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Old 02-11-2013, 10:05 PM   #64
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Originally Posted by ThE_JacO
No offense Leigh, but that's the typical response of someone who's never done high intensity training


Actually last year I trained four times a week with a personal trainer for several months, as I needed to increase my CV health to combat an arrhythmia problem. It was great, the rush of endorphins after a tough workout is a fantastic feeling. But studies have also shown that the usual prescribing of exercise for depression (and, I guess, other issues too) actually doesn't make a difference for those with clinical issues. In fact, just last year the British Medical Journal published the results of a study they'd done on whether exercise benefits depression patients and their conclusion was that it has no benefit:

http://www.bmj.com/content/344/bmj.e2758

But my post wasn't about whether or not going to the gym is a good idea, but rather to illustrate the differences in which men and women tend to respond to their feelings. If you read the link I posted earlier in the thread, you'll see how both men and women fail to recognise obvious depression symptoms in male subjects, and this is due primarily to gender roles in society. Which is what my post was about. I have no issue with gym members, considering I enjoy the gym myself.
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Old 02-11-2013, 10:12 PM   #65
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Fair enough about the context of it, but I still think it's a stone not to leave unturned, in fact, given how cheap, it'd be the first to turn IMO.

Besides, for the ONE study showing some non-motivated, medicated people, conducted in partnership with someone peddling medication, I don't find invalidates the hundreds showing that those who by own initiative take on HI training and have reported benefits and medication drops.

HI and CV training are miles apart btw. Psychologically it's the difference between a challenge and a chore for most. The latter also does very, very little to help your body balance out its resources, has no CNS impact whatsoever, and it's also not the best complementary program to a healthy diet.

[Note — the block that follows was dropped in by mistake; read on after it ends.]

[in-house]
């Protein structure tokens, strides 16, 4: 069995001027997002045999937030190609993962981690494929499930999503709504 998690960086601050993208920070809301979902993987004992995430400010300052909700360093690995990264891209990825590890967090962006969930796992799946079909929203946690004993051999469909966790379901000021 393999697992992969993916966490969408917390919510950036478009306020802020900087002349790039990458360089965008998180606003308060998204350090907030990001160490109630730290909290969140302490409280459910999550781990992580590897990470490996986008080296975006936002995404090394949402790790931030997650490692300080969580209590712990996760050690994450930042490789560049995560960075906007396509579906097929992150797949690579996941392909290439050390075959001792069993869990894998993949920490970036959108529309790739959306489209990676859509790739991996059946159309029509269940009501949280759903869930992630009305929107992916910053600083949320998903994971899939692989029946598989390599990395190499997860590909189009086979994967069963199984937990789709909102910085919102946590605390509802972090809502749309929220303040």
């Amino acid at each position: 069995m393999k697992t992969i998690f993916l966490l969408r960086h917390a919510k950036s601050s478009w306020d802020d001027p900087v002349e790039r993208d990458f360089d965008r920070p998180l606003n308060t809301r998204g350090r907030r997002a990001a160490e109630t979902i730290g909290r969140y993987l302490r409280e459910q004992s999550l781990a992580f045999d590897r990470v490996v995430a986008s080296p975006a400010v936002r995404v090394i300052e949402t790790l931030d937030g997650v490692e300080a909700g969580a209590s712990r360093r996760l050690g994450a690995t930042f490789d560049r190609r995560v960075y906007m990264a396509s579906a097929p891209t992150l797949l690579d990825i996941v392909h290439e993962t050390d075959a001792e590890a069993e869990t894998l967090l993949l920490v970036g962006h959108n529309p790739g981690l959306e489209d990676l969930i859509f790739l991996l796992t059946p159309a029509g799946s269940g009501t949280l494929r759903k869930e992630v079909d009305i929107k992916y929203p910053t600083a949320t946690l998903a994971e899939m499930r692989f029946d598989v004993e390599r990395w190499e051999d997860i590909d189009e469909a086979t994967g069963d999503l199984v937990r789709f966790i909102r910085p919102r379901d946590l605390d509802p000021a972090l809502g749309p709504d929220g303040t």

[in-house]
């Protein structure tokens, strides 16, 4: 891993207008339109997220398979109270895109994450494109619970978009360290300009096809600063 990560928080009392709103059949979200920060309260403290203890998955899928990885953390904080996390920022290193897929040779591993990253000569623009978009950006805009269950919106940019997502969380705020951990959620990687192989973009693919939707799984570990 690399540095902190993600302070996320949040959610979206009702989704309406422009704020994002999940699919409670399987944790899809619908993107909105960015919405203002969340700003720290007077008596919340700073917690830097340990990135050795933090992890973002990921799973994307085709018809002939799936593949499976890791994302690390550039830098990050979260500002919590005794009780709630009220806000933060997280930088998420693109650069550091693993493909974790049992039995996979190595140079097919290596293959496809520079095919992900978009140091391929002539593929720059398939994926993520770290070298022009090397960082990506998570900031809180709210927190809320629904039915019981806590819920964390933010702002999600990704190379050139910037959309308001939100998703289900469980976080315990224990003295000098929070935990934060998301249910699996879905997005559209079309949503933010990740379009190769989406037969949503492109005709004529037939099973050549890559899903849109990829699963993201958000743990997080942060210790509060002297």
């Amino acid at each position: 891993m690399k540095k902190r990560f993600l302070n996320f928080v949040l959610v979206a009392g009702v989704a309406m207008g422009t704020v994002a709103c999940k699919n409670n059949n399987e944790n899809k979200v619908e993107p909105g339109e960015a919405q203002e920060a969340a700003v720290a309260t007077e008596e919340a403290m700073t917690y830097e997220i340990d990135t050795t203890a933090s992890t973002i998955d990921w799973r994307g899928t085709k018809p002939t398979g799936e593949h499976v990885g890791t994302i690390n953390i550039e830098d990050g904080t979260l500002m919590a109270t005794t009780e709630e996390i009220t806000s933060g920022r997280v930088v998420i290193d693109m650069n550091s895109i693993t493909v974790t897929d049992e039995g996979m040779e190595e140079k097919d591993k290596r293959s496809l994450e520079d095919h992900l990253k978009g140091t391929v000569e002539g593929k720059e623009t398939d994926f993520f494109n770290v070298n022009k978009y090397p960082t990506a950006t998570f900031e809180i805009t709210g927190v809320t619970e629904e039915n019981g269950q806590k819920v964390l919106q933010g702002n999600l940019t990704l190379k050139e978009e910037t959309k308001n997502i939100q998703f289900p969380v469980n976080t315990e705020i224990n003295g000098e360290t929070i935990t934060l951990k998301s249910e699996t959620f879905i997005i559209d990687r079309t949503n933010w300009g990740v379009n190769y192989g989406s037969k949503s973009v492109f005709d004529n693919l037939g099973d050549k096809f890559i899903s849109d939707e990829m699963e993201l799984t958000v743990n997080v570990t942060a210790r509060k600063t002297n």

It's far from useless, but if we're talking hormonal and psychological impact, you might as well pick a game of cards and play it
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Old 02-11-2013, 10:15 PM   #66
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Quote:
Originally Posted by leigh
I wasn't talking about jobs.

Funny, because I was.

Quote:
Originally Posted by leigh
Dude, what are you talking about? Where did I say you've never been abused, or that you have no chemical imbalances? Seriously? I mentioned one example to demonstrate that people don't necessarily have to have chemical imbalances in order to be suffering from serious issues that need attention.

You asked me 'would I ...' which obviates to me that you assume I wouldn't simply because I don't know what I was talking about?

To answer your original question more directly, YES I have.


Quote:
Originally Posted by leigh
You're the second person to make this irrelevant comparison. Mental illness isn't some airy fairy sitting-around-feeling-sorry-for-yourself while everyone mollycoddles you.

Chemical illness? For sure, definitely not, the individual has no direct control over how they deal with that other than to take medication in the hopes that they get better.

Otherwise? Yes, that is exactly what it is, mollycoddling. What happened to me in the past has no handle on who I am in the present, or who I will be in the future. I can let the issues build, or I can get on with my life.

To quote Shawshank, You can either get busy living, or get busy dying.


I am sorry, but this is my belief, and this is how I live my life. Whether or not it's worked out so far is my problem. lol
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Old 02-11-2013, 10:23 PM   #67
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Quote:
Originally Posted by ThE_JacO
HI and CV training are miles apart btw. Psychologically it's the difference between a challenge and a chore for most. The latter also does very, very little to help your body balance out its resources, has no CNS impact whatsoever, and it's also not the best complementary program to a healthy diet.
It's far from useless, but if we're talking hormonal and psychological impact, you might as well pick a game of cards and play it